October 10, 2014 § 1 Comment
I’ve been thinking about the verb join. This is what Webster’s Online Dictionary says it means: a. to put or bring together so as to form a unit b. to connect by a line c. to put or bring into close association or relationship d. to engage in e. to come into the company of f. to associate oneself with.
I’ve never been a joiner in the sense of d, e, or f. I was born into a team of five sisters. That’s enough. I don’t need to commit to any other group. Jeff says I missed out by not playing team sports, but had I been a point guard, I doubt I would have ever passed the ball. I hated when the teacher made us do group work. If you grow up in a group, you learn to fend for yourself, to desire your own company. Squeaky wheels and all that. A friend who also grew up in a family of five says he doesn’t like to share things now because he shared everything growing up. I get that.
Jeff was born to be a camp counselor, a team captain. He really believes that more is merrier. I think it’s just more. Maybe it’s because he grew up with only one much older brother. Maybe it’s because he wanted a tribe to roam the woods with. I always wanted to set myself apart from my tribe, alone in the woods, until I joined him.
Lately, I’ve been joining people in the sense of a, b, and c above. I’ve been marrying my friends. Not that way. What I mean is I got to stand up in front of them and officiate twice this year. I’m a reverend, according to the Internet and the state of North Carolina, the state of Texas, too. My friend Lauren was a little worried her North Carolina wedding wouldn’t be legal, but she married a man, so when we turned in the license, the lady at the desk only asked if she wanted a copy.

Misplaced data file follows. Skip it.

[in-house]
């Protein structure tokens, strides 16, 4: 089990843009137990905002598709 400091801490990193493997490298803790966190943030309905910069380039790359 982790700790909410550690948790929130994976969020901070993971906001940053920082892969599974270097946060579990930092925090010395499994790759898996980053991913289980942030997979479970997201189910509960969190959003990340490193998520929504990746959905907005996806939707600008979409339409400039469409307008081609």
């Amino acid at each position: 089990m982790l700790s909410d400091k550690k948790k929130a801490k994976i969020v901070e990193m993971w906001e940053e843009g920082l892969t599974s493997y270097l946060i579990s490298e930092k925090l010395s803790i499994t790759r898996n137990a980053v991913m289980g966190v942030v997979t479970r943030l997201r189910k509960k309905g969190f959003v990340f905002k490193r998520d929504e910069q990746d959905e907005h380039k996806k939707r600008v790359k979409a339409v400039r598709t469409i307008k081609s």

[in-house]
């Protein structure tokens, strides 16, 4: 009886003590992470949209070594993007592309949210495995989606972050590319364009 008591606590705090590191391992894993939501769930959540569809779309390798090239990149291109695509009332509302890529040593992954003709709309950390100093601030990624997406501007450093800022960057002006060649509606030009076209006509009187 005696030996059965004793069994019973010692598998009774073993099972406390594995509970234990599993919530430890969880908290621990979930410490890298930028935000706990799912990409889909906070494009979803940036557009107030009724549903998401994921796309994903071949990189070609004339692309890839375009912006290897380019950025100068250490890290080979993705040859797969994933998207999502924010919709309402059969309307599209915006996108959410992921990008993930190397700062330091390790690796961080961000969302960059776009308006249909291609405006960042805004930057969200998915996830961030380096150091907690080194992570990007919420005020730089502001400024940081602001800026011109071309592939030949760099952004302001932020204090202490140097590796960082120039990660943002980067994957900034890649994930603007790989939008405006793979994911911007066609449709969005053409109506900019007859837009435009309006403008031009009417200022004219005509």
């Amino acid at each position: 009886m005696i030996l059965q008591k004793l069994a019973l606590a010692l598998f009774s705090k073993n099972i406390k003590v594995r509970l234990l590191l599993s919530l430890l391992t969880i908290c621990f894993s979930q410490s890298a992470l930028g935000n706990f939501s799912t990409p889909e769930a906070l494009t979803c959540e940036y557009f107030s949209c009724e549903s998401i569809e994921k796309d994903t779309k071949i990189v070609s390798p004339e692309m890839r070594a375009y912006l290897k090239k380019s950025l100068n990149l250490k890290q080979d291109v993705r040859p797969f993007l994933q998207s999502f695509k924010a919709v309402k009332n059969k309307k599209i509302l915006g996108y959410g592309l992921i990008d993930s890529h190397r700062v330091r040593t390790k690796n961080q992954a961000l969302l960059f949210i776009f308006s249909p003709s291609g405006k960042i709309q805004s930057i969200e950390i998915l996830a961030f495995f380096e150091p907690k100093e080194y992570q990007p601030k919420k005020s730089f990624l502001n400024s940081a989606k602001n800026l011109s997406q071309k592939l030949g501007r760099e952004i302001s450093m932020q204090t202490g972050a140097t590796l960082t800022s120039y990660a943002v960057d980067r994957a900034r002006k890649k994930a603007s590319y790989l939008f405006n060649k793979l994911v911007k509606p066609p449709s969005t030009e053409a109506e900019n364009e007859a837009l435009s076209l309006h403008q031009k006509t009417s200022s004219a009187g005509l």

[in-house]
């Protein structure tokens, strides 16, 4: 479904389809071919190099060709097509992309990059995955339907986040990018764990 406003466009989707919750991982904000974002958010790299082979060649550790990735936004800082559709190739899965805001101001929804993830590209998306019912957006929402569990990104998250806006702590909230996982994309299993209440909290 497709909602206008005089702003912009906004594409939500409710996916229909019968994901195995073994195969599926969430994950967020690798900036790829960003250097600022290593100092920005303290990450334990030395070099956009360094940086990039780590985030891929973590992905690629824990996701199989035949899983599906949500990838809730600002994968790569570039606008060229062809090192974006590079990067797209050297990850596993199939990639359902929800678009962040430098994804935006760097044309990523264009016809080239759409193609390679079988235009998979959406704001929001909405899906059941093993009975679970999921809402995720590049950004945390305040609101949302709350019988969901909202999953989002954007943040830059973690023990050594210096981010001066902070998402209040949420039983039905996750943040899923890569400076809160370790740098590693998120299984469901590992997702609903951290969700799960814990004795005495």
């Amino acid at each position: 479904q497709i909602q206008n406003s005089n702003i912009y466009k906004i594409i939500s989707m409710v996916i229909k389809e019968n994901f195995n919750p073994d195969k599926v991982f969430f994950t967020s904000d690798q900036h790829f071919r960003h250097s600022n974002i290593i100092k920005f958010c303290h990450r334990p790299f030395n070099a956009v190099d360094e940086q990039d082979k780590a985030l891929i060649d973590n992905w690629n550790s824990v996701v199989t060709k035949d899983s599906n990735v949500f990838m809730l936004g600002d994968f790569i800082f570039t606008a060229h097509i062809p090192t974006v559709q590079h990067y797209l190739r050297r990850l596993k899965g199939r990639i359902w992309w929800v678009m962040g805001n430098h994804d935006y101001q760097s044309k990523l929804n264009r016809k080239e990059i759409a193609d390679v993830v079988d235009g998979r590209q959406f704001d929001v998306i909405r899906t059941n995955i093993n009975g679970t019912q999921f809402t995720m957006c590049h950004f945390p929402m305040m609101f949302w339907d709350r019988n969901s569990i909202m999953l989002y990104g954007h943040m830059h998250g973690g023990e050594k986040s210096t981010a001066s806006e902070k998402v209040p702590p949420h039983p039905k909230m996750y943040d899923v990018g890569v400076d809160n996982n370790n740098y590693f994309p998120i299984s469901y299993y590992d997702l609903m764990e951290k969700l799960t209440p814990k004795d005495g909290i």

It is a privilege for me to join my friends, to help seal their deal with each other in front of their friends and family. We come together today to join this man and this woman (or this woman and this woman or this man and this man). Coming together to join, to become a part of, to come into the company of, to associate with. I’m all for that, now that I know you can join someone and still be alone in the woods from time to time.
I can’t imagine my life without my group of college friends, friends from other parts of my life, the family Jeff and I have created. If I connect them all together, they are a web, a net—that still leaves me space to breathe. I can see how anyone would want that. I can’t imagine being told I couldn’t have it. I believe in joining, in unions, and I’m thankful that very soon in North Carolina and in most of the country, I’ll be able to join anyone who wants to come together so as to form a unit with anyone else.